Fig. 1 (a) Normal RBC. (b) Moderately deformed RBC (hypertonic solution). (c) Maximally deformed RBC (hypertonic solution). (d) Typical measured time series for and translational (grey) and rotational (black) Brownian motion in RBC. The original data have been offset in voltage for visualization. (e) Histogram of time series data for rotational Brownian motion of normal RBC. (f) Power spectral density of translational (upper) and rotational (lower) motion of normal RBC.  
The measurements of Brownian motion are performed using a quadrant photodiode (ESI†), and we use the technique we recently developed to detect rotational and translational motion simultaneously by measuring the sum and difference of the signals from the diagonal quadrants of the QPD.^{14} The rotational and translational data are acquired at a sampling frequency of 40 KHz taken for 5 seconds. Typical time series for translational and rotational Brownian motion for normal RBC are given in Fig. 1(d). The histograms of the time series data fit well with Gaussian distributions – a sample of which is shown in Fig. 1(e). Corresponding power spectral densities (PSD) for both translational and rotational motion are obtained by averaging over 25 individual spectra. We also check that our signal PSD for RBCs is substantially higher than that of the noise floor of the setup (ESI†). The measured PSDs are shown in Fig. 1(f), with the translational corner frequency (1.07 Hz) being 3 times higher than the rotational one (0.35 Hz). Before computing the CCF, we first find out the ACF for all types of RBCs and find that these are symmetric around t = 0, as is expected (ESI†). We now compute the CCF and DCCF for the different types of RBCs. Before proceeding with that, we normalize the functions in the following representative manner:

 (7) 
where NCCF (NDCCF) is the normalized CCF (DCCF). We first proceed to measure the NCCF. As a control, we use a spherical polystyrene bead of diameter 3 μm and determine the NCCF as shown in
Fig. 2(a). As expected, the signal has very small amplitude, since the rotational Brownian motion of the sphere is negligible. On the other hand, the NCCF from the least asymmetric NRBC has a clear structure. We can fit it well to
eqn (4) with an additional offset term
y_{0}. It is also asymmetric in nature as seen from the nonzero values of
D. The fit values of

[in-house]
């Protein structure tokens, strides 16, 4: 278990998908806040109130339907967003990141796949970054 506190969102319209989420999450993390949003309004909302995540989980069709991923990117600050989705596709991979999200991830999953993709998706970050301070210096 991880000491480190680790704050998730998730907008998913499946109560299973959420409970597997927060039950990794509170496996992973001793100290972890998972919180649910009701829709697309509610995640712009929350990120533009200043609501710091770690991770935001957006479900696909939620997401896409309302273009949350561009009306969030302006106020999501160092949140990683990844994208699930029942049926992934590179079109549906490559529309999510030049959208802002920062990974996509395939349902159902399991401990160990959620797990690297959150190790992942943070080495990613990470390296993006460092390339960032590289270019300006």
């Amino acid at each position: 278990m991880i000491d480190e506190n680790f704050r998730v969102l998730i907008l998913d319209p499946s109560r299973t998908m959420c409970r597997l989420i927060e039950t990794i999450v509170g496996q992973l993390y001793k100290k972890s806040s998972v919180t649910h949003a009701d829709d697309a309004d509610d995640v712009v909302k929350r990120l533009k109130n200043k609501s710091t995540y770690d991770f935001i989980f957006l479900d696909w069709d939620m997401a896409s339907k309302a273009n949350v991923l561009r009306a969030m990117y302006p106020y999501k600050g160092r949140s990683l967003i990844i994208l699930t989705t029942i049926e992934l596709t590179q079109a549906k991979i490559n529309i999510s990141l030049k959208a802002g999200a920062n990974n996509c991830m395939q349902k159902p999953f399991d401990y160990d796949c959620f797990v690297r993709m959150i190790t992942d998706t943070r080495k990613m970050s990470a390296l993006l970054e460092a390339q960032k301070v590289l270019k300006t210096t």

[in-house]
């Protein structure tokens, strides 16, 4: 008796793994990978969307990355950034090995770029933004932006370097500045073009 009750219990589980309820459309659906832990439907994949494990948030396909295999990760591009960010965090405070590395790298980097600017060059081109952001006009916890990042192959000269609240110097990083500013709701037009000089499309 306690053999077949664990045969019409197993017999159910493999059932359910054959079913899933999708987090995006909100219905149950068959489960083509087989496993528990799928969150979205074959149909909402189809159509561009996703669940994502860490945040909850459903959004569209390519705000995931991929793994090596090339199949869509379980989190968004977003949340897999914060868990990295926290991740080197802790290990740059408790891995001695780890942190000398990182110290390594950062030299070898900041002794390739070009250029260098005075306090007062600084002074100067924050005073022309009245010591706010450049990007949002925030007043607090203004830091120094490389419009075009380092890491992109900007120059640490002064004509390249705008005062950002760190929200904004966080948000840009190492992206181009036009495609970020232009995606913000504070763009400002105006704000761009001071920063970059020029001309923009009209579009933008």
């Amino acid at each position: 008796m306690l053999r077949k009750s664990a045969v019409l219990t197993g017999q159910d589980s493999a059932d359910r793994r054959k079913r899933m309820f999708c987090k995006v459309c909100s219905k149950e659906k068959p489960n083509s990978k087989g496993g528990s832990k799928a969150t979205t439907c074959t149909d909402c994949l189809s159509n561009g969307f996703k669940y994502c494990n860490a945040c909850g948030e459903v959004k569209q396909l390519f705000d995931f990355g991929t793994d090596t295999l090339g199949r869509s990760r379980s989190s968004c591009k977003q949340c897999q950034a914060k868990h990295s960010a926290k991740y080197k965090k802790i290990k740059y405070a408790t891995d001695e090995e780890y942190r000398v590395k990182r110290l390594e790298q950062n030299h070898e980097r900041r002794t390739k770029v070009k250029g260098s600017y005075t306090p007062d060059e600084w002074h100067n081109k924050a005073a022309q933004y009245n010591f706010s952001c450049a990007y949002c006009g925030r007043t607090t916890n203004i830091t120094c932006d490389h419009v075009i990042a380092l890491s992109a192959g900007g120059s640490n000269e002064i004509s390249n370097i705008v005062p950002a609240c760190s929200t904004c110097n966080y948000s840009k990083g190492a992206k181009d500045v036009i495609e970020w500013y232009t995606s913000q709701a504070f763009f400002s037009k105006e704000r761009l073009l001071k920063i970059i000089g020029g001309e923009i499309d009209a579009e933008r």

y_{0},
A,
B,
C, and
D with their respective error bars are given in the box inside
Fig. 3(b). Similarly, the fit parameters for moderately and maximally deformed RBCs are given in
Fig. 3(c) and (d). Using these, we calculate the coupling coefficient products
ω_{1}ω_{2} from
eqn (6), the values of which are given in
Table 1. We observe that the amplitude
A for the NCCF increases with increasing asymmetry, and is the most robust parameter in differentiating between the RBCs, even at the 3
σ level of error bars. The errors in the fit parameters
B and
C (indicated in parentheses) lead to the errors in
ω_{1}ω_{2}, and it is clear that we are not able to differentiate between normal RBC (
ω_{1}ω_{2} = 6.7 ± 3.0), and moderately deformed RBC (
ω_{1}ω_{2} = 9.3 ± 3.5) even at the 1
σ level of error. Maximally deformed RBC (
ω_{1}ω_{2} = 17.1 ± 5.1), however, is different from the other types of RBCs at the 1
σ level. Also, the value of
D increases with increasing asymmetry, being the highest for a single maximally deformed RBC. Thus, even this could serve as a parameter that could be used to quantify asymmetry. Note that the value of
D also acts as a consistency check for the values of
B and
C, since tan(
D) =
B/
C, and the fit values of
D can thus be compared independently to that obtained from this relation. We obtained matches for all three types of RBCs considering the overlaps of error bars at the 3
σ level (ESI
†). Interestingly, the signs of
C and
D change for maximally deformed RBCs, and this needs further careful investigation at various levels of asymmetry. In addition, we check the value of
B from the fit with that obtained by adding the translational and rotational corner frequencies, and as shown in the case of a normal RBC – the value of
B from
Fig. 1 comes out to be 1.15(15) Hz, matches well with the value 1.20(15) in
Table 1. We check this for all other cases and obtain similar results. The value of
B increases for a maximally deformed RBC even for the same trapping powers as the other types of RBCs, and we believe that the reason may be the increase of both
k_{x} and
k_{θ} due to the asymmetry of the cell. Note that such an increase of
k_{x} has been reported earlier in